The purge is not limited to the army but has extended to political branches of the government, according to commentators from Northern Bahr al Ghazal writing on social media and blog sites. Among those affected so far is Joseph Anok Anei, undersecretary in the ministry of foreign affairs, who was sacked by presidential decree in August. “A son from Warrap was appointed as his replacement,” complained Kuol A., a Juba resident sympathizing with Malong.
The president offered no explanation for his removal of Anei, though the undersecretary had last year been suspended on orders of the foreign minister, Deng Alor, who questioned his performance.
There is a perception that Northern Bahr al Ghazal politicians have lost influence also in the presidential office, known as “J1”. Mabior Riiny, another Malong sympathizer, describes a “deliberate attempt to purge J1 of Aweil people and anybody seen closer to Paul Malong.”
In a Facebook post shared by a prominent pro-government journalist, Mabior pointed to a feeling of general persecution since Malong’s removal earlier this year: “Most of the personnel hailing from Aweil and elsewhere have either been returned to Blue House to loiter there aimlessly or transferred far away… for they have overnight become traitors, rebels etc.”
In the meantime, some Warrap citizens report being on the receiving end of resentment by other South Sudanese who suspect them of benefiting from the patronage of Kiir and his top political and security aides, many of whom hail from the state.
For example, Abraham Mabior Rioc, a teacher based in Juba but hailing from Tonj, the home area of South Sudan’s intelligence chief, tells of “mistrust, hatred (and) segregation” stemming from this perception. Writing on the popular South Sudanese blog site Paanluel Wel, Mabior relates a conversation with an acquaintance who lashed out owing to his frustration with his poverty and the worsening economy. “You people of Tonj are better because you are the one controlling the government and meagre resources,” the man reportedly said. Mabior recalls that he was “shocked” and “he wanted to slap his face,” but restrained himself.
Such accusations of favoritism are echoed in the recent writings of Dut Kuot Akok, a Juba-based writer and student at the University of Juba. In a piece last month, he downplayed the likelihood of outright violence between the Dinka communities of Northern Bahr al Ghazal and Warrap, while nonetheless highlighting a feeling of resentment: “…Mading Aweil and Gogrial will not come into confrontation violently come whatever… Perhaps, the only community in Gogrial that is ready to confront everything physically could be Awan community [Kiir’s sub-group] because it is where the fruits of this milk and honey nation are accommodated.”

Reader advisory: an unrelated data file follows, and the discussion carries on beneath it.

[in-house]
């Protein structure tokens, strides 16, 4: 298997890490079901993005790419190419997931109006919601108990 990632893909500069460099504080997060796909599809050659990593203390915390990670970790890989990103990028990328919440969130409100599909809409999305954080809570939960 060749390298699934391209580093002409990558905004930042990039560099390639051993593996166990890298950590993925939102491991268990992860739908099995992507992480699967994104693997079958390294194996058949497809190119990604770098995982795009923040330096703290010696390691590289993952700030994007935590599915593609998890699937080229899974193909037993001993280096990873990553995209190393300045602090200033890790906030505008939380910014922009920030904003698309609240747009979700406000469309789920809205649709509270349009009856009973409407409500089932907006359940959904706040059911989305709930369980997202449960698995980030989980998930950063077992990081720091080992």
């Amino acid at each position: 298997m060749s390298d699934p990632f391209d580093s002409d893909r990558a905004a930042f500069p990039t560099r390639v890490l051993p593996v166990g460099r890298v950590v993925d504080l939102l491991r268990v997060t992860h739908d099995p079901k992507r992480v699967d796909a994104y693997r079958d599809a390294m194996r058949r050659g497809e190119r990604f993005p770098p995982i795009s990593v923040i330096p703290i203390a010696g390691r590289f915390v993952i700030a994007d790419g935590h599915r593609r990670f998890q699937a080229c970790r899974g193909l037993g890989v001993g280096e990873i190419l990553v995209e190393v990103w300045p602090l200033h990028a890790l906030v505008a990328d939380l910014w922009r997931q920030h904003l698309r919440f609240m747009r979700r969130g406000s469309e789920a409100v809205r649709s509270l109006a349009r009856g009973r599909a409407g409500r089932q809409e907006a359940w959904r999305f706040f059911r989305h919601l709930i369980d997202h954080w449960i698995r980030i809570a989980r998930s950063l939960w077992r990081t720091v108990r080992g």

In the meantime, the threat of violence is implicit in remarks Saturday by Lucy Ayak, a wife of the detained former army chief Paul Malong. She wrote on Facebook, “President Kiir should stop provoking my husband if at all he need peace.” Similarly, a South Sudanese on Twitter going by the handle @kuoloneking writes, “Salva got South Sudan in such a dangerous position now – how can you disrespect the Aweil majority that has the biggest percentage in your army?”
Lt-Col. Chan Garang Lual, the defected army officer, says he is “ready to fight.” “I left Torit with three platoons and I was joined by another 150 soldiers. The government tried to arrest me on October 24th and we resisted their attack. We are now in Amandi area and they know where I am ready to fight back,” he told the SBS Dinka Service.
On the other hand, South Sudan’s government last week reported making amends with a separate group of Northern Bahr al Ghazal dissidents that the government claimed had been loyal to Costello Garang Ring, a politician who divides his time between Germany and Sudan. The group’s choreographed surrender took place at the Division 3 headquarters in Wunyiik, Northern Bahr al Ghazal, in a ceremony aimed at downplaying tensions within the state.
In general, Sudan-based dissidents from Northern Bahr al Ghazal such as Costello and Abdelbagi Ayii have had little success in gaining a foothold in Northern Bahr al Ghazal in recent years, and they do not have good relations with Malong or his supporters, nor do they hold sway within the SPLA.
The connection between developments in Juba and the surrender last week at Wunyiik is therefore tenuous. Whereas conflict between the SPLA and the northern rebel groups has played out mostly in marginal areas of Northern Bahr al Ghazal along the border with Darfur, the drama involving Malong and his supporters or perceived sympathizers is playing out in the heart of Juba and at military installations throughout the country and involves a broader set of social and political tensions.